The example chess piece, the box and the figure are the sample files to go for. All of these can be produced with the sample amount of filament.
The print results are fairly good without any major tweaks.
The printer itself will create its own tune as it is printing, some like the discordant notes – while others cannot wait for it to stop.
As there is no removal tool supplied you may struggle getting the print off the heated bed. Don’t forget to wait for it to cool down below 40C before removing the model – otherwise you may end up bending it.
I used a Stanley blade to lift the model off the tape covered build platform, I ended up cutting into the tape after the tenth print and had to replace the tape.
Buy some 1.75mm PLA filament while you are waiting for your printer to arrive, this will reduce the frustration when you use up the 10m of filament supplied.
Buy a couple of colours and add to these when you need more.
This printer is capable of printing most of the filament available today. With it’s heated bed capable of reaching 110C and the nozzle capable of reaching 275C – you should be able to print nylon. I will be trying this later on.
With a build volume of 220x220x240mm (8.6×8.6×9.4in) it sits in the mid size 3d printer range. Most of us will not be using the whole of that volume due to the time taken for the prints. The largest I have printed is 128x128x134 and this took 9 hours along with 27 metres of filament. The print was mainly hollow – the rotor for an escher windmill.
The speed of this print was at 50mm/sec, the manufacturers claim of 100mm/sec would be nice to achieve but to ensure that the print turns out well you will need to slow it down, maybe even more than this to 30mm/sec. You will be thinking ‘ come on hurry up’ but speed it up at your peril with massively reduced surface quality.
As you know all of these model are printed layer by layer and the smaller the layer the better the quality of print. This Anet A8 model has a claimed layer height of 0.1mm (100 microns) minimum, but with the Z axis accuracy claim of 0.004mm (4 microns) I reckon in the future I will try even smaller layer height, but not on anything too large – or it will take forever.
Connecting the printer up to the computer is by usb lead. The usb connector is a little difficult to get to and may cause strain to be placed on the controller board, I will be adding a modification soon to reduce this strain, along with another for the micro SD card.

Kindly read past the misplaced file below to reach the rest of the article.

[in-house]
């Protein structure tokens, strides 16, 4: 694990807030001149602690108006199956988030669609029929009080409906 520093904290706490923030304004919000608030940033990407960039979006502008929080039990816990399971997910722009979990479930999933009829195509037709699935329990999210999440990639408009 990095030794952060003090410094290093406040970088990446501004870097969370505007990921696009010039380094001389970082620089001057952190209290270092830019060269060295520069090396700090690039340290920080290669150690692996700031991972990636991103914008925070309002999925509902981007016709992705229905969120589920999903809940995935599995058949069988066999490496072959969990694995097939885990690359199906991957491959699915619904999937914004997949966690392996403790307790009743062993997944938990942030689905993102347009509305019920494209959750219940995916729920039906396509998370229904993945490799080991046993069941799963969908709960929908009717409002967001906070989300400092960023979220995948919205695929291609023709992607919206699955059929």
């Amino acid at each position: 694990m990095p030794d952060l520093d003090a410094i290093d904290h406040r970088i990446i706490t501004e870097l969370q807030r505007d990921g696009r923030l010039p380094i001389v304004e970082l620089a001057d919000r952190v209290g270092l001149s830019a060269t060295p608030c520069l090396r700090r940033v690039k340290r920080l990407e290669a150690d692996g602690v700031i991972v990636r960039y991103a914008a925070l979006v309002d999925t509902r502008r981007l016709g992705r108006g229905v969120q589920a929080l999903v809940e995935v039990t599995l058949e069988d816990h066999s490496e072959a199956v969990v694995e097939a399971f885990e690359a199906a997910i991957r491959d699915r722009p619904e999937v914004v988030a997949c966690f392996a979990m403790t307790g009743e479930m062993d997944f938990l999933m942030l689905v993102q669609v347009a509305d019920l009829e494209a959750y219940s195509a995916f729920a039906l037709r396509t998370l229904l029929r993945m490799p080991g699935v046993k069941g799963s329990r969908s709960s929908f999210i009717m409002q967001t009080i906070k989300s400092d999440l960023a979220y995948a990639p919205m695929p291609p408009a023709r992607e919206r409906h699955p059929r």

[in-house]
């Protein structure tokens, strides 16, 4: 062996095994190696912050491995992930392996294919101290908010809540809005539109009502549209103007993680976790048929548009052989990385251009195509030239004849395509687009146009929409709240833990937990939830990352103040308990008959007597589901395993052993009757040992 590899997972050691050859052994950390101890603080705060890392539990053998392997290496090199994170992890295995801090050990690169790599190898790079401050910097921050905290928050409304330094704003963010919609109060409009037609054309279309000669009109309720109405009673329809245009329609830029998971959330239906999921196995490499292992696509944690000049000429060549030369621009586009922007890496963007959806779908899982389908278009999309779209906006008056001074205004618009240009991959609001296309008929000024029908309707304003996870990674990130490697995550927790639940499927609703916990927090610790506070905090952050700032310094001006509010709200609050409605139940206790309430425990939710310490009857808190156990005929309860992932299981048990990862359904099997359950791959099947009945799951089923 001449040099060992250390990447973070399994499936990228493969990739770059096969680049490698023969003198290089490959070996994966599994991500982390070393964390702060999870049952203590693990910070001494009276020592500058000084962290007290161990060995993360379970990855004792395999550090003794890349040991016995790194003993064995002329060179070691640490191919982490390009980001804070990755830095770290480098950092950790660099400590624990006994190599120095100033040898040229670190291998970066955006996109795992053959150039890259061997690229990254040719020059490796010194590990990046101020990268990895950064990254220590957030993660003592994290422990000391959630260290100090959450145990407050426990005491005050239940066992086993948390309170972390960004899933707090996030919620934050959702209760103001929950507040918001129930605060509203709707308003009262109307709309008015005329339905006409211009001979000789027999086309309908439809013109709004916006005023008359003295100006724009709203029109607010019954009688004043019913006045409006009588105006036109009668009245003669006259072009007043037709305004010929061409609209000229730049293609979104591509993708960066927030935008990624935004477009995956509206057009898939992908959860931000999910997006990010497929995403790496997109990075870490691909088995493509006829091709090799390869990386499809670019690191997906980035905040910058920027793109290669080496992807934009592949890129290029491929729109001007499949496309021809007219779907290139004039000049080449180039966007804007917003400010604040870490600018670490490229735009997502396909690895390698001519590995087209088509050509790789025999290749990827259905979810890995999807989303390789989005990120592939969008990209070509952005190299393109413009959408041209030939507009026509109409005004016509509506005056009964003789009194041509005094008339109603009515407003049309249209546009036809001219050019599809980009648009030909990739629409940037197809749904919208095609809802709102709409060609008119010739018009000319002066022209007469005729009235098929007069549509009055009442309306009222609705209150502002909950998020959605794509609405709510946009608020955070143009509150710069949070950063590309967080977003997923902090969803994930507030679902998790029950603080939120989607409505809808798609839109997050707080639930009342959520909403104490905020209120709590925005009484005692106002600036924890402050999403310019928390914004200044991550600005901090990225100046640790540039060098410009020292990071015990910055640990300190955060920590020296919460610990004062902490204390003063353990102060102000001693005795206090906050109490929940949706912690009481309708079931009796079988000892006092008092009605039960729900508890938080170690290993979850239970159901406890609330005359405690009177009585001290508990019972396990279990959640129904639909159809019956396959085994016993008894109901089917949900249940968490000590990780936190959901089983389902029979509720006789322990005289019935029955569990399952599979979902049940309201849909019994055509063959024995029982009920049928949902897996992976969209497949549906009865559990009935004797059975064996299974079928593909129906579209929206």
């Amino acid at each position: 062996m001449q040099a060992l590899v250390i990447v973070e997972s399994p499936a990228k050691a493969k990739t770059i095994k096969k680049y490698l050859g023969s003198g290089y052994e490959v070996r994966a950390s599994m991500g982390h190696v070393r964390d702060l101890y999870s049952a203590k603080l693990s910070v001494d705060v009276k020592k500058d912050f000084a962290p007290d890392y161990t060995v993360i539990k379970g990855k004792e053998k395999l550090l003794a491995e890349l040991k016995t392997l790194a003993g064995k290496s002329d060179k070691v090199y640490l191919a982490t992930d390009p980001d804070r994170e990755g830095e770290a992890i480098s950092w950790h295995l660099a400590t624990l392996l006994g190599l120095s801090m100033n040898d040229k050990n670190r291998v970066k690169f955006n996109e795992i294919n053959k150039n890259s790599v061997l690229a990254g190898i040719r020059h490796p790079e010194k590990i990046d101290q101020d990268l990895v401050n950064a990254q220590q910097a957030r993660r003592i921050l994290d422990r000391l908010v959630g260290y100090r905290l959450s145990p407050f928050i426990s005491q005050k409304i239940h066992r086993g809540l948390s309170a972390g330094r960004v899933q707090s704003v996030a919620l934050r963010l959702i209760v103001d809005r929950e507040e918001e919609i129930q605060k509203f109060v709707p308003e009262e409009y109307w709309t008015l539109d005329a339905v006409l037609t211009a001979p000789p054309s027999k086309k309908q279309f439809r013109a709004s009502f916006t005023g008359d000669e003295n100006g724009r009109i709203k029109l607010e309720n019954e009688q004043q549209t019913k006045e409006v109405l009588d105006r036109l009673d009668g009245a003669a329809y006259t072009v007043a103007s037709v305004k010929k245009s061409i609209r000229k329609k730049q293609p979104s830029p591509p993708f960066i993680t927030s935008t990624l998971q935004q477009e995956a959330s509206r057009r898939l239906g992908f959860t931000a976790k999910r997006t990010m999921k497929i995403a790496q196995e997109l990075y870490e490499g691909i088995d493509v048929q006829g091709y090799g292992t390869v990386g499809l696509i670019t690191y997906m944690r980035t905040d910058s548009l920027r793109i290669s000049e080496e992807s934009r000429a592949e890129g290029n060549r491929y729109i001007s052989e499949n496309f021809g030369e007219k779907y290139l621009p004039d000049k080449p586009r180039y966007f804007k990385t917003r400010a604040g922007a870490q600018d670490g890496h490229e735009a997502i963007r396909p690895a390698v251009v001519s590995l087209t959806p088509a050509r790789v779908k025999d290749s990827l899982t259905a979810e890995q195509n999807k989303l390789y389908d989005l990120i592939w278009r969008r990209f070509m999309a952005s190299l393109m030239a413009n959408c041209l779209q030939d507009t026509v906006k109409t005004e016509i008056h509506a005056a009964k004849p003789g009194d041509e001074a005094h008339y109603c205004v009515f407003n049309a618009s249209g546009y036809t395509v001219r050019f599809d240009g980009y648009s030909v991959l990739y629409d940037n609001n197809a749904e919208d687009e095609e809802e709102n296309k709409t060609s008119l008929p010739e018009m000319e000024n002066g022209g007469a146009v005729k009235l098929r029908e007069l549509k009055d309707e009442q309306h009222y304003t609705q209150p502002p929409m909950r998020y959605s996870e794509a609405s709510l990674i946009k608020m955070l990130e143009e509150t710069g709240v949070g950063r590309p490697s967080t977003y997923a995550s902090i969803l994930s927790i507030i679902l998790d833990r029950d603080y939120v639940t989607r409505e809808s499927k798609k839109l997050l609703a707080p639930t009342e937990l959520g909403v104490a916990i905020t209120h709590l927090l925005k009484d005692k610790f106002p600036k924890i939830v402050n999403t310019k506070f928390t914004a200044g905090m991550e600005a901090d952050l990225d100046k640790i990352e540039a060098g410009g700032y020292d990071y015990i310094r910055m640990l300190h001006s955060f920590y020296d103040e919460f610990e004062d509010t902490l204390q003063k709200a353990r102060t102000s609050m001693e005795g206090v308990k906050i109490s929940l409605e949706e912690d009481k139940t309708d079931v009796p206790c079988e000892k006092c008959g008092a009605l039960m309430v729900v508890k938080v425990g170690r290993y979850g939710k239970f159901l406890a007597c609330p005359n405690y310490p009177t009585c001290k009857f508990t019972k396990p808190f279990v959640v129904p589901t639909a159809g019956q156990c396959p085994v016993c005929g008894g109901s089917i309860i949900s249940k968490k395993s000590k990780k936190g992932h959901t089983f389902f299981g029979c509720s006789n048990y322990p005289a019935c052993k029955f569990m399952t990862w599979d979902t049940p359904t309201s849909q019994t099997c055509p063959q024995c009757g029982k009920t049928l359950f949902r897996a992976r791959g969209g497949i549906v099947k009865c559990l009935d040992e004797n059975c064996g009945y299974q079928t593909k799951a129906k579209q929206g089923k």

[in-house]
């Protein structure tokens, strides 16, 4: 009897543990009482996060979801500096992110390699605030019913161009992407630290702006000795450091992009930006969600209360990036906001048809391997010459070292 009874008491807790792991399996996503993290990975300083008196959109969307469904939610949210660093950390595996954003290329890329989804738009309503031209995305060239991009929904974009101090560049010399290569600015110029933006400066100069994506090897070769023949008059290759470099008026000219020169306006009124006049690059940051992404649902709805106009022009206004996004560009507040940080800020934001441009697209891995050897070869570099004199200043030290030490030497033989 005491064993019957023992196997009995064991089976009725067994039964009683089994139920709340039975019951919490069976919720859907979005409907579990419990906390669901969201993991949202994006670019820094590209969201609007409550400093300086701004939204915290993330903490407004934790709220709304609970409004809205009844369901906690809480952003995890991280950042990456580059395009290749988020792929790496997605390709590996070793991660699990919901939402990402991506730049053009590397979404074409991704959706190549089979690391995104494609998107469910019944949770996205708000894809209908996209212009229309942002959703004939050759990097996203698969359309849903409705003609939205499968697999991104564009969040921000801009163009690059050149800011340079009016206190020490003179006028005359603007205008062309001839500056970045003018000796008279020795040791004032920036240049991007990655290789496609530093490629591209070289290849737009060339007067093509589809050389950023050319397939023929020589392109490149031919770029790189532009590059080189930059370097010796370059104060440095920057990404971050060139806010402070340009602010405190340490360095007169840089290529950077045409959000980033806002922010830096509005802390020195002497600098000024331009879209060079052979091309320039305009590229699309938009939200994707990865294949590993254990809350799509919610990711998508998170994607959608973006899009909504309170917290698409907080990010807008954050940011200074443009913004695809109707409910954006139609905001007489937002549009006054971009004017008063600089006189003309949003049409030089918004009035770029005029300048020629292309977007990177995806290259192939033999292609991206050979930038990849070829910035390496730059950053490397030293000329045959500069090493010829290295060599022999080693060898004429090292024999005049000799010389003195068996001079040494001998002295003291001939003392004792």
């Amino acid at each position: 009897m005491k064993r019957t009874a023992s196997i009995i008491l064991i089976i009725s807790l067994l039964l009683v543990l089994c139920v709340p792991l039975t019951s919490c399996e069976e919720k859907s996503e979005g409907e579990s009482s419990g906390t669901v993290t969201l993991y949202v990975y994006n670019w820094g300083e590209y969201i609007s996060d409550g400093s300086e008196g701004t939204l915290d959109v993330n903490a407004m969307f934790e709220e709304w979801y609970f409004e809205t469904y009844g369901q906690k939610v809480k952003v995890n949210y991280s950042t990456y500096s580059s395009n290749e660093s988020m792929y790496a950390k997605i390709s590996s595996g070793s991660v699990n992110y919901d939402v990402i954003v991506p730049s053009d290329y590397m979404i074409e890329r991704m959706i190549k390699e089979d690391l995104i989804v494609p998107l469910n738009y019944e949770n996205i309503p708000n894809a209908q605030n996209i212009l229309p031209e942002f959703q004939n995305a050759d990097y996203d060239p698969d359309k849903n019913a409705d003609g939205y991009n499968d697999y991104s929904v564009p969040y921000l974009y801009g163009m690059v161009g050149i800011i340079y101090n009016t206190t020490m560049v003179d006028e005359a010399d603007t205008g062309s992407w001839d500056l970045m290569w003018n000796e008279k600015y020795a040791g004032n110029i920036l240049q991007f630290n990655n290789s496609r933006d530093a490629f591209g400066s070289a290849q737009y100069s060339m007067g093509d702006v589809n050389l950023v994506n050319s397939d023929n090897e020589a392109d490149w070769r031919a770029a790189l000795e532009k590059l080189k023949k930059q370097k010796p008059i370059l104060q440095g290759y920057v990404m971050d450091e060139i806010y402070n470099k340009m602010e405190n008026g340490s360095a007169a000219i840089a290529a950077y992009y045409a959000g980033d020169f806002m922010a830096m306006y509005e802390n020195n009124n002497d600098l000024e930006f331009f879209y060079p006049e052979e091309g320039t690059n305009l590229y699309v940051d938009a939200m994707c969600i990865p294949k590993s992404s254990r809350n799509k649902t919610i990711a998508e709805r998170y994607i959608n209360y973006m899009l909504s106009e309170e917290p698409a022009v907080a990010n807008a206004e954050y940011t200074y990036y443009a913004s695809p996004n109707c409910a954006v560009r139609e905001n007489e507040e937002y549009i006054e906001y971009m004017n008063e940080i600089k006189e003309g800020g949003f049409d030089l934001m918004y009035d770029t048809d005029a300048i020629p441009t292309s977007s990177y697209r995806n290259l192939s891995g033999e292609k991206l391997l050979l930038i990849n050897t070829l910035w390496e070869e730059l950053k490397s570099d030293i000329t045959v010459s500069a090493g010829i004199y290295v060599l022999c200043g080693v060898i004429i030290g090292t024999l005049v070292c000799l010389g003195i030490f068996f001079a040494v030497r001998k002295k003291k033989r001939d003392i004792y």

So after building it what do I think of it.
Using the supplied Cura setup I found that there was too much filament being extruded along with too high a temperature. It maybe that the hotend thermistor is high or low in resistance. Taking the temperature down to 190C and the flow to 85% has cured the stringing, along with more retraction length.
The unit itself appears to be very capable, and comparable to units two or three times its price.
The print quality is good, not excellent, but good for most beginner printers.
The speed of the unit is a bit slow, but with small tweaks it may increase to the magical 100mm/sec.
Would I buy another Anet A8 3d printer?
I probably would, I will need to make a few mods to the frame and belt system but overall it is a capable printer, for beginners and intermediates.
People who want to build their own printer then maybe add some upgrades to improve it.
The Anet A8 can be stripped and rebuilt in an evening once it is built, along with setting up time, once experienced. This means that any mods you do can be installed in one evening, with the printer back up and running the same evening.
Anet A8 3d printer specs
- Type : FFF ( fused filament fabrication)
- filament size : 1.75mm
- filament type: PLA,ABS,most of current filaments
- print volume : 220x220x240mm (8.66×8.66×9.44 in)
- printer size: 520wx450dx460h mm(20.5×17 3/4 x 18 in)
- nozzle : single 0.4mm
- layer thickness : 0.1 to 0.3mm
- interface : USB, micro Sd card
- print speed: up to 100mm/sec ( typ 30-50mm/sec)
- XY position accuracy: 0.01mm ( 10 microns)
- Z axis position accuracy: 0.004mm (4 microns)
- aluminium heated build platform
- metal gear filament extruder
I would give it a solid score of 70/100 as a beginners printer.
And an 80/100 as an intermediate printer.
Why the difference – well to me the printer is able to be improved and learning about what is required for improvement is part of the course of DIY 3d printing.
So that is my opinion of the Anet A8 3d printer.
I hope you have enjoyed the review and are now thinking of buying one.
It can be obtained from Gearbest or Amazon
If you do buy an Anet A8 3d printer come back after building and printing and tell us what you think of it.
Many thanks for reading